Just do it casually

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Senior Member
What do you think an adverb that include the point A's intention in all these examples?

B was spending too much time in putting on a cover-up.
A: you don't have to make too much effort to wear that you can just do it casually. (you don't have to be iron-clad with the clothes).

A was cooking. Maybe rather whipping up a soup.
A: I'll just do it casually, humor me. We don't have much time now.

my best guess is "to do something casually", but I don't think it would work best in those examples. So far as I know "casually" just means "not being formally and feeling more free."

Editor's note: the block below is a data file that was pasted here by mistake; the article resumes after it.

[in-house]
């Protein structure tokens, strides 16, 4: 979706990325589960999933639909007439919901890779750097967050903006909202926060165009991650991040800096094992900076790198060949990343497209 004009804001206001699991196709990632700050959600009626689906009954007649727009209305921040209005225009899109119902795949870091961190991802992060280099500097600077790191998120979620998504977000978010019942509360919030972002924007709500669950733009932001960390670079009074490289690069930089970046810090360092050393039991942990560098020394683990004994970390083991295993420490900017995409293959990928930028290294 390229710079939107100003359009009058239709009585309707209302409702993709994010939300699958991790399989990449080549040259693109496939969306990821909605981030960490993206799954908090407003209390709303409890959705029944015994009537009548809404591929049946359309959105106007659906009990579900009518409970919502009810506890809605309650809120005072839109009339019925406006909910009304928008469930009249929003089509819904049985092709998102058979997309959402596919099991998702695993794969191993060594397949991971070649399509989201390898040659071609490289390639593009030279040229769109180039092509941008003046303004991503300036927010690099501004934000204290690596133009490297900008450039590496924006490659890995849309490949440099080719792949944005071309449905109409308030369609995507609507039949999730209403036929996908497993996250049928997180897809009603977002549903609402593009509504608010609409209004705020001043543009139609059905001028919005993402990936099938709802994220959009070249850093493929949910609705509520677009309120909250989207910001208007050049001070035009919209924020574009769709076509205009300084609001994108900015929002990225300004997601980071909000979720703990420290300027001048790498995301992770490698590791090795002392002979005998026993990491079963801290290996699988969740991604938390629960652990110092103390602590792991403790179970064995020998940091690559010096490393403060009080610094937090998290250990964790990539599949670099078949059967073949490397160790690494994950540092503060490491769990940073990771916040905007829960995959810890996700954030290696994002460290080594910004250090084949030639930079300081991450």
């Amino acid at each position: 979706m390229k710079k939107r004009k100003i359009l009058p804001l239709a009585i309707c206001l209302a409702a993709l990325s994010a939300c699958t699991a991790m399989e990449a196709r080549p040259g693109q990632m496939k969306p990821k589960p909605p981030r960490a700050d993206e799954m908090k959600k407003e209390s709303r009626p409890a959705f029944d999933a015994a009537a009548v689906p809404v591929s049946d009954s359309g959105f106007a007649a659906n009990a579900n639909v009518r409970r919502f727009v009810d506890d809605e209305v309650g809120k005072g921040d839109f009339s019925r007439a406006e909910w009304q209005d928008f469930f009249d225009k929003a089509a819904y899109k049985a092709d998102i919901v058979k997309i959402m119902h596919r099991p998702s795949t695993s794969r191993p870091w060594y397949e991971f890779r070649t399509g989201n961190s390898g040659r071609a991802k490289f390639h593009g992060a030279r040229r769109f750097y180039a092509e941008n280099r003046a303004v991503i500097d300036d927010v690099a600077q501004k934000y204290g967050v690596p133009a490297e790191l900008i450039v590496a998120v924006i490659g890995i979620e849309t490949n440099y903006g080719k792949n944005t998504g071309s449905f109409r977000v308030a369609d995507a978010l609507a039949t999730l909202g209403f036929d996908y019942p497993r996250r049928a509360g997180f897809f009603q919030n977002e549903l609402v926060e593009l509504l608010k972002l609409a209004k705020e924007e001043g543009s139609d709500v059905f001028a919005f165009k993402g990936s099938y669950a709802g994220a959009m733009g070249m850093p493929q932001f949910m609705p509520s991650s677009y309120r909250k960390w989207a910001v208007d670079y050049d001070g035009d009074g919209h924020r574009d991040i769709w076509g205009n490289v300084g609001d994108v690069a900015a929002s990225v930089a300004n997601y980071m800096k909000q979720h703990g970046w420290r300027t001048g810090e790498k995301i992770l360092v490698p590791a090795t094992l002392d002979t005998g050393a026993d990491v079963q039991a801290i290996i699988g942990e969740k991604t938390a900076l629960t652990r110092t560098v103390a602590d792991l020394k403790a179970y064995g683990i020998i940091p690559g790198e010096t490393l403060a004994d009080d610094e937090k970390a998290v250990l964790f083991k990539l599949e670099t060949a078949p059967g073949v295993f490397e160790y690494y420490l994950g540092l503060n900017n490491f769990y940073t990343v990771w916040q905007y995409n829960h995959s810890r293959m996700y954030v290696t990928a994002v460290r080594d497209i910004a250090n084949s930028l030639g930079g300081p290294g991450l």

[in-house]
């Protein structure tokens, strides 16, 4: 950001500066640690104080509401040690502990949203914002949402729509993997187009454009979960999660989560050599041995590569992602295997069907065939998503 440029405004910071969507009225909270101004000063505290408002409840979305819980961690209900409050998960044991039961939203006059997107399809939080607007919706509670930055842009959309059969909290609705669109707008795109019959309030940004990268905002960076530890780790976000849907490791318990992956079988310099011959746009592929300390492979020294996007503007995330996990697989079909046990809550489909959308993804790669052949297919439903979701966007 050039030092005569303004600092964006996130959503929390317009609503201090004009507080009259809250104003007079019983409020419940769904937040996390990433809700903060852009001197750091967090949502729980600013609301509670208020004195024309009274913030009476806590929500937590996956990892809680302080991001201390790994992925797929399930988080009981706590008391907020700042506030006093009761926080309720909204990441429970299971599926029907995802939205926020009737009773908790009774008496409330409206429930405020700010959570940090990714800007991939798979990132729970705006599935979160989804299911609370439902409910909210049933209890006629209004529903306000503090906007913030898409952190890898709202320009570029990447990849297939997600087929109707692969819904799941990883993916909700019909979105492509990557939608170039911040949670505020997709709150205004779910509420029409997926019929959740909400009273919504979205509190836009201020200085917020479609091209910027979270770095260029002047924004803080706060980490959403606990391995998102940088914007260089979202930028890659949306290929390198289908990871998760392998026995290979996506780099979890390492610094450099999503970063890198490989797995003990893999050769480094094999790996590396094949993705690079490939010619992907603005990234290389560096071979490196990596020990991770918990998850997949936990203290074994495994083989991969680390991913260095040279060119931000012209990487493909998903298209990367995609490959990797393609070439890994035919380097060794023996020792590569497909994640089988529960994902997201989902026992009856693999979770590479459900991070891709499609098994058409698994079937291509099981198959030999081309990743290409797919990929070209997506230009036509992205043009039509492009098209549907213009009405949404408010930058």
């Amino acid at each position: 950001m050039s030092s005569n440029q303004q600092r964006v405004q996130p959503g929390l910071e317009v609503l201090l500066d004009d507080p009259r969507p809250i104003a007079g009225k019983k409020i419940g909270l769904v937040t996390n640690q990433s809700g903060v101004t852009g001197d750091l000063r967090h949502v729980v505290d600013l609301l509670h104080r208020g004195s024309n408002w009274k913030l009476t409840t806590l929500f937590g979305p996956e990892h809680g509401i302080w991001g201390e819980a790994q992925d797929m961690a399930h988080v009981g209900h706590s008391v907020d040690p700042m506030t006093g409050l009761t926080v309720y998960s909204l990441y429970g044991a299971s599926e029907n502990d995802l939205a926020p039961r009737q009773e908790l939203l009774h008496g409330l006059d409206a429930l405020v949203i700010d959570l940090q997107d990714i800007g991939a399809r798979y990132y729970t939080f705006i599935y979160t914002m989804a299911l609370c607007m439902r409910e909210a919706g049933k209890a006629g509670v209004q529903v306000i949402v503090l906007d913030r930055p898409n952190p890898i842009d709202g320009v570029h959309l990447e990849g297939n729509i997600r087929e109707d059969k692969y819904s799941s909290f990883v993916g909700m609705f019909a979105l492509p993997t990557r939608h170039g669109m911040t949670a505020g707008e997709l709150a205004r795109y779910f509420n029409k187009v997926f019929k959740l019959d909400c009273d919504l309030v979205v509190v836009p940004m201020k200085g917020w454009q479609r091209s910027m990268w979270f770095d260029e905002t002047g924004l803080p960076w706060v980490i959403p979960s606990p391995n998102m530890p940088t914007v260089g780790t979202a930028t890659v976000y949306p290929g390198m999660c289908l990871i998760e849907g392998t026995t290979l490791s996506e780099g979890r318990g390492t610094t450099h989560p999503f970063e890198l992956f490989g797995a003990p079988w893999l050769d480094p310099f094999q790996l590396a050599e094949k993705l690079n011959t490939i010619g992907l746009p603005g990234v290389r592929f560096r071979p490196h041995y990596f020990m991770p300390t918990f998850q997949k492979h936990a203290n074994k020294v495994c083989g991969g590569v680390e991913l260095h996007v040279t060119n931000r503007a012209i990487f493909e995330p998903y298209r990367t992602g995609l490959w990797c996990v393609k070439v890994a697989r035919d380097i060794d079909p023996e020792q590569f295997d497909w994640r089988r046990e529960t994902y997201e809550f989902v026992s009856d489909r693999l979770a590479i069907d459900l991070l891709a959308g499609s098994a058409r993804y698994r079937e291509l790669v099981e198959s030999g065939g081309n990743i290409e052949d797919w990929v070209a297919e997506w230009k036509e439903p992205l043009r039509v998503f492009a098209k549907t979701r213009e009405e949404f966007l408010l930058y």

What do you think?
  • velisarius

    Senior Member
    British English (Sussex)
    Both your examples are of an activity that shouldn't be taking very long. You don't have much time. IF you do something "casually", you may linger over it, and run out of time. Perhaps you need the adverb "quickly".

    Get dressed quickly/Whip up a soup quickly.
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